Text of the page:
My mother had a favorite picture of the Sacred Heart of Jesus that hung in our foyer. You couldn’t miss it when you entered the house.
Long, wavy brown hair cascaded down Jesus’ shoulders. His slate-blue eyes stared straight through me, making me feel like I’d just been caught doing something naughty.
A large, blood-red heart burst from the middle of his chest. Above the heart flickered a yellow flame.
His index finger, resting on his stomach, pointed upward, directing the eye toward Jesus’ flaming heart.
There was something about that finger pointing to his heart that grabbed my attention as a child.
My mom often prayed to the Sacred Heart of Jesus with great devotion.
But for me, the icon hanging in our foyer was a mystery. Surely Jesus pointed to his heart for a reason, but why?
As an adult, I stumbled upon the research of the Heart Math Institute.
The scientists at the Institute believe that the heart—not the brain—is our operating system. It’s the hard drive that runs our human body, and it has a mind all its own.
When we’re anxious or afraid, the heartmind signals the brain to quiet us by releasing oxytocin, the calming hormone. When we need an extra boost of energy to face danger, the heart tells the brain to release adrenaline to supercharge our bodies with strength.
The Heart Math Institute reports that since the Enlightenment, with its “I think, therefore I am” philosophy, we’ve been falsely led to believe that our minds operate our human systems. Our minds, however, seek direction and guidance from our hearts, and the two operate as a team.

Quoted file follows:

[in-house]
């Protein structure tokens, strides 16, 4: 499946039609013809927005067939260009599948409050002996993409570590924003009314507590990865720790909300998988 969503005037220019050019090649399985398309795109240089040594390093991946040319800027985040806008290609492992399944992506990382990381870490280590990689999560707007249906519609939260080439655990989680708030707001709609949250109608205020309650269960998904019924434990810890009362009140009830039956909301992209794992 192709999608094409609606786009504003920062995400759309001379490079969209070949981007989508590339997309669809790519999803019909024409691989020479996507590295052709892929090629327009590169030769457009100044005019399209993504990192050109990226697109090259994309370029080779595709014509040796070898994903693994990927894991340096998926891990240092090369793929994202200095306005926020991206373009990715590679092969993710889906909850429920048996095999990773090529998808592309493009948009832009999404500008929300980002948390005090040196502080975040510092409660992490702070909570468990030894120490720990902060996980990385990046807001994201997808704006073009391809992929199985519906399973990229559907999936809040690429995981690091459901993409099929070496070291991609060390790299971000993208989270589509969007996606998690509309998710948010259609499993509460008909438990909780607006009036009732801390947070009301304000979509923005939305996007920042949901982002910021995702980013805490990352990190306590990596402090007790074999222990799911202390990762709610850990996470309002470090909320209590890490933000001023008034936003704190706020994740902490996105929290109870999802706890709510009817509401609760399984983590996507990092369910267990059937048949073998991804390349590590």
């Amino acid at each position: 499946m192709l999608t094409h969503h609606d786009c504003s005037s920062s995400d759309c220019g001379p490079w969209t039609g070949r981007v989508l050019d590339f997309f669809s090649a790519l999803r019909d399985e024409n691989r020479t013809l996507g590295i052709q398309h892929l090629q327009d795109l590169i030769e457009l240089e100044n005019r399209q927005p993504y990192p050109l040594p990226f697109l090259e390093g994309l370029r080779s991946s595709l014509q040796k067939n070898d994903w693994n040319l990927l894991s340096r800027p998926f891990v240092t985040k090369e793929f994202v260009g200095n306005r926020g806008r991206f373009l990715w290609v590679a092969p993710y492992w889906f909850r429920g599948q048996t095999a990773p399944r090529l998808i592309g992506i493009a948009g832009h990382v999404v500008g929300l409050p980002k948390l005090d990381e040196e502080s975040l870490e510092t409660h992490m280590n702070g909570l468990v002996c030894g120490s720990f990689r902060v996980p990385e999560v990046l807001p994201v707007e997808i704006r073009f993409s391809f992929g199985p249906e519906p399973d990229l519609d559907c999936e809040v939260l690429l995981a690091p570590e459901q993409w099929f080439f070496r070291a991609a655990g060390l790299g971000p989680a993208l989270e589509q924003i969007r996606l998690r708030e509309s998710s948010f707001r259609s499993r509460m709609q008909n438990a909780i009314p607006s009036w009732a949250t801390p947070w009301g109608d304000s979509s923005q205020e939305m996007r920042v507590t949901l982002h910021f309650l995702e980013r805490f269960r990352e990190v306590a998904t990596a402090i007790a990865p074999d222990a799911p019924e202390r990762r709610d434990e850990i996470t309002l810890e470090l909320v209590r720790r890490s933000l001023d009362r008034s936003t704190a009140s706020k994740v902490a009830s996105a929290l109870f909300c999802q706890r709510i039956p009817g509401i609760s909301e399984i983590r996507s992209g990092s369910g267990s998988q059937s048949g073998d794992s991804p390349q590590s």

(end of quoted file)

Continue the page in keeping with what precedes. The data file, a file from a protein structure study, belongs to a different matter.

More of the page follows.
Some faith traditions teach that the heart is the location of our soul. There’s a yellow flame behind our heart. In the Christian tradition, we call that flame the Holy Spirit. Native Americans call it the Great Spirit.
Regardless of what we call the flame, there’s a universal belief that we receive insight and wisdom from God through our heartspace. It’s the umbilical cord that connects us with the Divine.
The heart, therefore, has intuitive power. It acquires wisdom and understanding through deep listening, the type that occurs in prayer, meditation, and contemplation. When we become quiet and focus on opening our hearts, we access the heartspace. We plug into the life-line that connects us with our Source so we can gain affirmation and guidance from the Creator.
It’s as if the mind says to the heart, “Hey, I could use some help here.” And the heart responds, “I thought you’d never ask.”
As I pondered this heart-mind connection, it dawned on me that maybe that’s why Jesus points to his heart in that picture. He’s telling us we all have sacred hearts just like he does. And while it’s great to worship the Sacred Heart of Jesus, we need to go beyond the icon and understand our sacred hearts are our connection to the Creator, the link that unites mind, body, and spirit.
Here’s a simple practice I found that helps me connect my mind with my heart.
Find a quiet space to sit and relax. Close your eyes. Take your hand and place it on your forehead. Slowly brush your hand downward across your eyes, nose, mouth, and throat until it rests on your heart.
Feel the warmth of your heart. Notice the energy that emanates from it. That energy is Divine Love. Savor it for a moment.
Next, draw your attention to your heartbeat. Feel the tick-tick of your heart pumping gently in your chest. Let its rhythm calm you, connect you, as you experience its Presence.
You can return to this heartmind practice throughout the day to connect with your sacred heart. In doing so, see if you gain the ability to relax, receive wisdom, and reunite with the Source of your Being as you discover the sacred heart of you.
—brian j plachta
originally published in Converge Magazine. (convergemagazine.com).